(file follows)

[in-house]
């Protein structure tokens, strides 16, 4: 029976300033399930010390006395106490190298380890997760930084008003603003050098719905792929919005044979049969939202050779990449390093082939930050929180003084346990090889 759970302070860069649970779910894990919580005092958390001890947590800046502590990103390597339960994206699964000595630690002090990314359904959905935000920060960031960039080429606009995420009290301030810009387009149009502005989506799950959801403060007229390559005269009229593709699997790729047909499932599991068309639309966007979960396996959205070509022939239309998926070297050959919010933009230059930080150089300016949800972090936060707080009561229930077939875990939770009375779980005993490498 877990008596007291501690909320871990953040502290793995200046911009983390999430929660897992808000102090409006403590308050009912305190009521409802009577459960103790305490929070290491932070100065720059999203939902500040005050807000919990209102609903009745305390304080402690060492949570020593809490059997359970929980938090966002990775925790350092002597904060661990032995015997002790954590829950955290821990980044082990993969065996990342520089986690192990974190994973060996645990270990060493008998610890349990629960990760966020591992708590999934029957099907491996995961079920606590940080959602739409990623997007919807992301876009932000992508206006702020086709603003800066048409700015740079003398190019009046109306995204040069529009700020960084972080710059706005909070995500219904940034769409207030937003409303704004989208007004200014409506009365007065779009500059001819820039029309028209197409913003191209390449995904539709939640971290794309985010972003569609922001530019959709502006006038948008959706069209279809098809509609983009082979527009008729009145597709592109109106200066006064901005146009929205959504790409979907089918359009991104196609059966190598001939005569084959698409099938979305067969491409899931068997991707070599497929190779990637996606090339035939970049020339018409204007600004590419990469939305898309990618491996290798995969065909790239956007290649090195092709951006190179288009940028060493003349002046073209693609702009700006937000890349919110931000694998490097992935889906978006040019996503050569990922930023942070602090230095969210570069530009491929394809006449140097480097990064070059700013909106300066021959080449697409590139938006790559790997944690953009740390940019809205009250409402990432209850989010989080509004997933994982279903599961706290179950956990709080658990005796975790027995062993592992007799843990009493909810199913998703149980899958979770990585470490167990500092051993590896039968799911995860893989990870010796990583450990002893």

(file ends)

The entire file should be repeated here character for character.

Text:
[in-house]
């Protein structure tokens, strides 16, 4: 029976300033399930010390006395106490190298380890997760930084008003603003050098719905792929919005044979049969939202050779990449390093082939930050929180003084346990090889 759970302070860069649970779910894990919580005092958390001890947590800046502590990103390597339960994206699964000595630690002090990314359904959905935000920060960031960039080429606009995420009290301030810009387009149009502005989506799950959801403060007229390559005269009229593709699997790729047909499932599991068309639309966007979960396996959205070509022939239309998926070297050959919010933009230059930080150089300016949800972090936060707080009561229930077939875990939770009375779980005993490498 877990008596007291501690909320871990953040502290793995200046911009983390999430929660897992808000102090409006403590308050009912305190009521409802009577459960103790305490929070290491932070100065720059999203939902500040005050807000919990209102609903009745305390304080402690060492949570020593809490059997359970929980938090966002990775925790350092002597904060661990032995015997002790954590829950955290821990980044082990993969065996990342520089986690192990974190994973060996645990270990060493008998610890349990629960990760966020591992708590999934029957099907491996995961079920606590940080959602739409990623997007919807992301876009932000992508206006702020086709603003800066048409700015740079003398190019009046109306995204040069529009700020960084972080710059706005909070995500219904940034769409207030937003409303704004989208007004200014409506009365007065779009500059001819820039029309028209197409913003191209390449995904539709939640971290794309985010972003569609922001530019959709502006006038948008959706069209279809098809509609983009082979527009008729009145597709592109109106200066006064901005146009929205959504790409979907089918359009991104196609059966190598001939005569084959698409099938979305067969491409899931068997991707070599497929190779990637996606090339035939970049020339018409204007600004590419990469939305898309990618491996290798995969065909790239956007290649090195092709951006190179288009940028060493003349002046073209693609702009700006937000890349919110931000694998490097992935889906978006040019996503050569990922930023942070602090230095969210570069530009491929394809006449140097480097990064070059700013909106300066021959080449697409590139938006790559790997944690953009740390940019809205009250409402990432209850989010989080509004997933994982279903599961706290179950956990709080658990005796975790027995062993592992007799843990009493909810199913998703149980899958979770990585470490167990500092051993590896039968799911995860893989990870010796990583450990002893």